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LifeWay Generosity

Breakthrough Financial Leadership

I have had the privilege of being the founding leader of two nonprofit organizations, one for-profit company, and the employee for several multi-million dollar organizations. I also run the finances for my family. As I have ebbed and flowed in these different financial environments I have recognized both the differences and similarities of how money grows, is invested, or even wasted via expenses. Interestingly enough the mindset and perspective in each leadership arena can be very different, despite the similar goal of all to have more money at the end of the year than the beginning.

Here are some gleanings that apply specifically to senior pastors who are striving to become breakthrough financial leaders.

  1. MODEL the priorities of the president of a nonprofit organization. The NPO leader has three very clear objectives: keep the vision clear, deliver on the vision, and develop resources toward the vision. No one can develop large amounts of resources for a NPO like the senior leader. The truth is that most employees would never have it cross their minds to help with this effort. They are busy executing their department tasks. Whenever I find a senior pastor that is both the lead giver and the lead developer of gifts, I find a church that is experiencing financial breakthrough. People actually want to give. God made giving fun. Lean into and help people achieve God’s generosity dreams for their lives.
  2. FOCUS on the bottom line like a founder of a for-profit company. The founder and owner of a for-profit company wakes up each week with one objective in mind, produce more revenue than expenses. As the owner of a company you measure success by happy clients and positive cash flow. Every single expense is seen as either an investment where the owner is willing to take a temporary pay reduction in exchange for a bigger gain or it is seen as wasted money. I know the success of the church is not measured by dollars, but discipleship. However, I also know it is sin to mismanage God’s resources. Being a wise steward, which is the call of God, involves both discipling generosity and being  tenaciously obedient with the resources. Senior leaders, do you know the eternal value of each dollar your organization raises and expends? If you are not monitoring this, I promise no one else is, and you probably have waste or worse sin.
  3. RELEASE passion that comes from being the provider in the home. Most men wake up driven to succeed financially, provide well for their families, and enjoy the fruit of their labors. Great men care for the provision and protection of their homes. As a matter of fact, it is intuitively engrained in the DNA of men. Senior pastors have the power alone to set the financial tone for their churches. It can either be set up to enjoy success or continually struggle with financial pressure. Church budgets are 100% man made. We can often set them up to extend our financial resources beyond our giving history. Then they can become a binding law over our decisions resulting in unenjoyable feelings. You can also set up your budget process and financial practices to experience favor and freedom. Example, most families would not raise their annual family budget 5-10% then ask their family to have vision and pray for growth. Yet, the average church practices this kind of principle every year. What if you capped your annual budget at 2% less than previous year’s receipts for the next five years? You would develop at least a 10% margin which totally transforms financial culture.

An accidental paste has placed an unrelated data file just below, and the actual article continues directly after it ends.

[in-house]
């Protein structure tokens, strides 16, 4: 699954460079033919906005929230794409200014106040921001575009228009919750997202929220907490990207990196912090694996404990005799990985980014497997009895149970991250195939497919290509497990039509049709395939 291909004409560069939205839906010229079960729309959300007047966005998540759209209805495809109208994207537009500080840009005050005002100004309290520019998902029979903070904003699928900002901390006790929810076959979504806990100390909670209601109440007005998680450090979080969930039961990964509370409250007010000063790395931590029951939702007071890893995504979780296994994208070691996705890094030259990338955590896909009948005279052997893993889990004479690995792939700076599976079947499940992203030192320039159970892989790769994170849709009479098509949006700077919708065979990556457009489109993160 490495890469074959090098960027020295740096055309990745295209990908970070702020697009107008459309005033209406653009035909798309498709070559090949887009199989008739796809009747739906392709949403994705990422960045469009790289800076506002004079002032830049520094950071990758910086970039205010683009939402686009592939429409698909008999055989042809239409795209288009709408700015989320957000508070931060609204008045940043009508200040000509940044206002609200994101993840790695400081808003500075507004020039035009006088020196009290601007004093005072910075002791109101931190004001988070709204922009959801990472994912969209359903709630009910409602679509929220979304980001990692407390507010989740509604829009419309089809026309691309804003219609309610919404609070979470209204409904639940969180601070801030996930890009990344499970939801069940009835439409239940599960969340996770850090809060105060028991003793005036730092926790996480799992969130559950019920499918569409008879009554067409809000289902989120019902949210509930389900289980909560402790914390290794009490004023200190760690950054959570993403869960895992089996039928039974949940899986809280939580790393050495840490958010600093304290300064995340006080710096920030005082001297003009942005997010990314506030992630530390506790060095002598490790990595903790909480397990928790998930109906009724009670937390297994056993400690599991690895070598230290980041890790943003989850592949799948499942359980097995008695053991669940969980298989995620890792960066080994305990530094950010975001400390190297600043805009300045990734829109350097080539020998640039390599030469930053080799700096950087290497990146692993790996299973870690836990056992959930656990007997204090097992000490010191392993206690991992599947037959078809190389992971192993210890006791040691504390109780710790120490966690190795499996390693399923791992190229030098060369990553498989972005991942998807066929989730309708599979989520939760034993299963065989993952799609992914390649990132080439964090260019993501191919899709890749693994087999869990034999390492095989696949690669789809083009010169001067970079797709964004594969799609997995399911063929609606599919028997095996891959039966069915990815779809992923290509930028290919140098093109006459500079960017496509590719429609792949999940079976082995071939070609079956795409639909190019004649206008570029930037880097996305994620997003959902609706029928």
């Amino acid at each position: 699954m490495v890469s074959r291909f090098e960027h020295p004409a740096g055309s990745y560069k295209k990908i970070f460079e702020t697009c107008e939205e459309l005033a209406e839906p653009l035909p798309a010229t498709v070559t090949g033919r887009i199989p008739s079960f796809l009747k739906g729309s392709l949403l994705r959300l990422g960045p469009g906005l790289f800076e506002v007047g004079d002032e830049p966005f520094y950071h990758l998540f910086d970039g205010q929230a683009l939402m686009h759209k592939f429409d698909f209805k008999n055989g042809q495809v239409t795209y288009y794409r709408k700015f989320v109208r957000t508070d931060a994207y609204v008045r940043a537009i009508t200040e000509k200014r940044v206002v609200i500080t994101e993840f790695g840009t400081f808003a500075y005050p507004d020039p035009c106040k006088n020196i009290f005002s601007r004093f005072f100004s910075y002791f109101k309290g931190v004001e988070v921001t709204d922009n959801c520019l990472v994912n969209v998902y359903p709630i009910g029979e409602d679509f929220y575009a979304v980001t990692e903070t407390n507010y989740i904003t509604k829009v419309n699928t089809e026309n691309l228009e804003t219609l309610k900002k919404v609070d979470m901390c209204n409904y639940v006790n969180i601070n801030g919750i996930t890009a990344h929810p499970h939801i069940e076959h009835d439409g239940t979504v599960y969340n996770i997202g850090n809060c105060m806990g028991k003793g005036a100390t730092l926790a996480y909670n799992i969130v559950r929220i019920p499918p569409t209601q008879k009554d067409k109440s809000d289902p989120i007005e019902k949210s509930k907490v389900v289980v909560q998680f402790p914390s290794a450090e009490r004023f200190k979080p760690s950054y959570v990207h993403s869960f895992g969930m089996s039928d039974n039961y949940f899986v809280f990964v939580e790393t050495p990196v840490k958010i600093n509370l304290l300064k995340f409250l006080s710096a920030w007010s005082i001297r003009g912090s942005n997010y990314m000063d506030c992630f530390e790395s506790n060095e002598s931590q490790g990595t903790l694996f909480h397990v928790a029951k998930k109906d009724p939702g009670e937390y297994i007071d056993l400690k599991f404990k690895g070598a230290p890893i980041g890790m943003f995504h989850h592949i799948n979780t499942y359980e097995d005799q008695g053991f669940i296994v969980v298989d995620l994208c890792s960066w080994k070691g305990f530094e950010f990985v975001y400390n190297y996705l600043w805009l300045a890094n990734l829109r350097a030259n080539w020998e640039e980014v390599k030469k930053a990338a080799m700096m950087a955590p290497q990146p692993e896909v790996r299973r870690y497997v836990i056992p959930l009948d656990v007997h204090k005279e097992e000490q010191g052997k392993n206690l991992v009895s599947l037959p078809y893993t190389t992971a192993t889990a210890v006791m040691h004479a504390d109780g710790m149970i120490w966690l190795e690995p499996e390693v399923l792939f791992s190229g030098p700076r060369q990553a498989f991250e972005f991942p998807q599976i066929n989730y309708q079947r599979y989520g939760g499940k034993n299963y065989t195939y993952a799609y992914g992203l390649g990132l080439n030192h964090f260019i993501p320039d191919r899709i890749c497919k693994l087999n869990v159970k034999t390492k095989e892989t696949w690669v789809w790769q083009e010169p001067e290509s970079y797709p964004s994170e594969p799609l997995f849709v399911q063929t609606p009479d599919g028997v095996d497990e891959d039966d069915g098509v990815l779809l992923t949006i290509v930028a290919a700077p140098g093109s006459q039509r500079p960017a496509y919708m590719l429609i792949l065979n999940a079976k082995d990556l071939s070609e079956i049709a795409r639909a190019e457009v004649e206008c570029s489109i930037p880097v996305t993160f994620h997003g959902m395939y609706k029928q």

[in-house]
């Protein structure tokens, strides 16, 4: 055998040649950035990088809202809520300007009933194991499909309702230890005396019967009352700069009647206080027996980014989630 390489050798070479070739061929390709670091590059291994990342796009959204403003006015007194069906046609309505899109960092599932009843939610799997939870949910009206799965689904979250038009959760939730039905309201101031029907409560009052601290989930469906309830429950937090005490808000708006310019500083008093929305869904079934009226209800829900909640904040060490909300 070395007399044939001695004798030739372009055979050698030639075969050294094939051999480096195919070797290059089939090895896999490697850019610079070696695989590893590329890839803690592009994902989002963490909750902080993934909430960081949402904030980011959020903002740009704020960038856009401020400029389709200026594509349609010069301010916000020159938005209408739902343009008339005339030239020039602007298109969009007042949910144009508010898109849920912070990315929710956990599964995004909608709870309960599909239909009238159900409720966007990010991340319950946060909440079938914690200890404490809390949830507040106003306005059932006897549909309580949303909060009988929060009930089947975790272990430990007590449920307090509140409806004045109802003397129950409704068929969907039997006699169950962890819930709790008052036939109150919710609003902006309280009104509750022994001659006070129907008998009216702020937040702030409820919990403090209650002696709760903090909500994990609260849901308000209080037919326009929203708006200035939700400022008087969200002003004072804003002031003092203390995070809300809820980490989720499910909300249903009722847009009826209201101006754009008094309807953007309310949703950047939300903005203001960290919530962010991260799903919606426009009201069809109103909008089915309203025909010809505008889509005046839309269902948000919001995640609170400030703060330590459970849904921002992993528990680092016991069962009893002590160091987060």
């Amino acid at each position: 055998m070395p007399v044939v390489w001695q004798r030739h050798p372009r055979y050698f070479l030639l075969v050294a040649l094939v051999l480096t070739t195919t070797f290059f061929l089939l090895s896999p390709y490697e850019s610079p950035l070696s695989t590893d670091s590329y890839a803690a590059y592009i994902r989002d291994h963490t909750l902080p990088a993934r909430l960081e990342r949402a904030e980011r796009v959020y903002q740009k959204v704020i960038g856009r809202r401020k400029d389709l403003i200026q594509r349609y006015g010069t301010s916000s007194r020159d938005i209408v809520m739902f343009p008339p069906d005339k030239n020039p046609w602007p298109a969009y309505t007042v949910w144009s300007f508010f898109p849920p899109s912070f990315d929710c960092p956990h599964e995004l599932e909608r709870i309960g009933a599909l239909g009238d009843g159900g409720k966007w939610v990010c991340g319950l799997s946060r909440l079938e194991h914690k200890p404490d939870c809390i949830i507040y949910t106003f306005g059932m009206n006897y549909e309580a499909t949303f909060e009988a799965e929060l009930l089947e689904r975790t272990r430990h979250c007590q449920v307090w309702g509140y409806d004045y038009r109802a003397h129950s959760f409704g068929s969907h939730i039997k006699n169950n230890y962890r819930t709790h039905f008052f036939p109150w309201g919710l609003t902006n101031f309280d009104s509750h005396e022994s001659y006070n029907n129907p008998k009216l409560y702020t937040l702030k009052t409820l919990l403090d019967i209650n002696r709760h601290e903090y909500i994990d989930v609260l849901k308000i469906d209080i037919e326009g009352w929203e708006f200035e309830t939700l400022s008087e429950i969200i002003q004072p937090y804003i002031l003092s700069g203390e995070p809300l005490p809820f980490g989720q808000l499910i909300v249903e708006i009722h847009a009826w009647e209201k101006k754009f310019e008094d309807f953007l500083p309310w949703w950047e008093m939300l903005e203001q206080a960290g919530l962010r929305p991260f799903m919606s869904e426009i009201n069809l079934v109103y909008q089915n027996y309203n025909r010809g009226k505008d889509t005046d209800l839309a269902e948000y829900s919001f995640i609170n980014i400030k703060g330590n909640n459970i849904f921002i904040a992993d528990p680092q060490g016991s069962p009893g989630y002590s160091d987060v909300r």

4. GAIN confidence that comes from Scripture. God’s word is very practical, specific, inspiring, and replete with financial wisdom. I find that breakthrough financial leaders have a high view and breadth of knowledge regarding the Bible’s principles of generosity. Even if they lack a financial skill set, if they know Scripture they experience overflow. Ron Blue likes to say that God’s word regarding finances is timeless, true, and transcendent. It always works regardless of how old we are or how much money we have. Learning to lead church finances from a foundation of belief verses budget or need is powerful. God’s confidence overcomes all challenges, concerns, and obstacles. A pastor will never go wrong when he leads with scripture, especially when it comes to money.

Pastor, your church can experience financial overflow every year. This largely depends on how it is led by you and your team. Whether your church is large or small, rich or poor, young or old, modern or traditional. God’s plan for money is the same, doable by all.

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